Almost from the outset we felt that Shua Fried would be the best match for the musical arrangements. He is one of my best friends, and interestingly it was music that formed our friendship. We both shared a very similar taste in music and because of that we connected in Yeshivah and became very personal friends, so it was very natural to choose someone who could really share my vision of the completed album and help us achieve it. Last but not least was the very important involvement of Yossi Tee (Associate Producer, Yossi Tyberg). His guidance throughout the process of making this product was truly invaluable. Besides for his incredible understanding of music and the processes involved in making an album, he is a true friend and a real mentch. The result we got would most certainly not have been possible without his valuable constant input.

MtS: How did the Motty Ilowitz connection come about?

YW: That came about through Gershy’s brother Moishy, who is a friend of Motty. Actually, I am the first person to ever buy a song from Motty, but I was quickly followed by Lipa and many many others. Motty also wrote the lyrics for Lecha Dodi. He is a truly talented songwriter and I’m sure we’ll be seeing plenty of him on upcoming Jewish music CDs.

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MtS: “Bayis Neeman” – and your style in general – has a markedly “heymishe” Chassidic feel but yet was polished and mainstream enough to attract a fairly wide following within the Jewish music market. Who was behind the concept for this album and how was the project nurtured into the well rounded album that resulted?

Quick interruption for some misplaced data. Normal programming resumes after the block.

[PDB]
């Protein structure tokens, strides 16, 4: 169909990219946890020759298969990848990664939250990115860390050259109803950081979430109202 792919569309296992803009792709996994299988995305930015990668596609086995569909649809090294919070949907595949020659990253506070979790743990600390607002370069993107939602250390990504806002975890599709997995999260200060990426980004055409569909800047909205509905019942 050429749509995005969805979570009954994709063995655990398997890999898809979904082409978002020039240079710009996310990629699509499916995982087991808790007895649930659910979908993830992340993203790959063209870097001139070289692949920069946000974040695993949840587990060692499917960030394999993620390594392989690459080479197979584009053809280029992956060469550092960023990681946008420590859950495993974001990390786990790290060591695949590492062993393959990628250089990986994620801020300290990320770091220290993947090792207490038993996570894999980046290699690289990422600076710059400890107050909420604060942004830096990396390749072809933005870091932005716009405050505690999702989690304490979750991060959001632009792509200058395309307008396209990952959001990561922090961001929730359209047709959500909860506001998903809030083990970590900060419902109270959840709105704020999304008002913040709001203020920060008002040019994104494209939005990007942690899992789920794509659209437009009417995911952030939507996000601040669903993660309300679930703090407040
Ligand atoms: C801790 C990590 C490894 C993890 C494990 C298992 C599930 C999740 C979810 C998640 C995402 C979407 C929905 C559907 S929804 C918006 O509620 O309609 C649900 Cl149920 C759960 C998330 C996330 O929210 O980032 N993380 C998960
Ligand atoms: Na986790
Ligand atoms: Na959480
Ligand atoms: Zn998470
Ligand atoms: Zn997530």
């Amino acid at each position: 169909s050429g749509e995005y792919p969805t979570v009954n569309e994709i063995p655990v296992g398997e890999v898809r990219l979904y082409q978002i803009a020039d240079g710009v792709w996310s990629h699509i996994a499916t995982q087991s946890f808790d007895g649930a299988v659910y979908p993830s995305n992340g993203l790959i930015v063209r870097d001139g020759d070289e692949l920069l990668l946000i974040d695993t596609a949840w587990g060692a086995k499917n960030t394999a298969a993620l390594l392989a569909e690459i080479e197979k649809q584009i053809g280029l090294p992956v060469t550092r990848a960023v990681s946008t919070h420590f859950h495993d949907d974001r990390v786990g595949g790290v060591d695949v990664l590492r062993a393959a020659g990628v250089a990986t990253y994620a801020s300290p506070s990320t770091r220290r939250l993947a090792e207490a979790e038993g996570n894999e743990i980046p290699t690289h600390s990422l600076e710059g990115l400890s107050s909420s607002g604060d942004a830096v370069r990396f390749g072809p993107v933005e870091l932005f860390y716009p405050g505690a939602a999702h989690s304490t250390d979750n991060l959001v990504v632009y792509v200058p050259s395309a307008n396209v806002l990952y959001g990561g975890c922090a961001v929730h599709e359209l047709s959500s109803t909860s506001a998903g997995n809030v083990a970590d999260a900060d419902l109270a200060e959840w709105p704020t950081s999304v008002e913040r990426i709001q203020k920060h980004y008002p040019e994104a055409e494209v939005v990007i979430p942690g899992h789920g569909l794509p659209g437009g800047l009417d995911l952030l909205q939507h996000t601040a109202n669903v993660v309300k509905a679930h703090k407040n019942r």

YW: Gershy and I came to the conclusion right by the first meeting that we were going to do something heymish but in top notch quality, something which I think no one has really taken the risk in doing before. Once Shua (the arranger) got the songs, he really found the right feel and did a phenomenal job in bringing music that’s authentic and has the heymisher feel, but yet is real quality music that can go neck-to-neck with the work of any other arranger out there.

MtS: I imagine it was risky to embark on a project that is so unlike what most of us are used to in an album. When you and the producers began to work on this unique album concept did you feel there were risks involved and, perhaps more importantly, why do you feel that these risks taken ultimately paid off with such a mind-blowing product?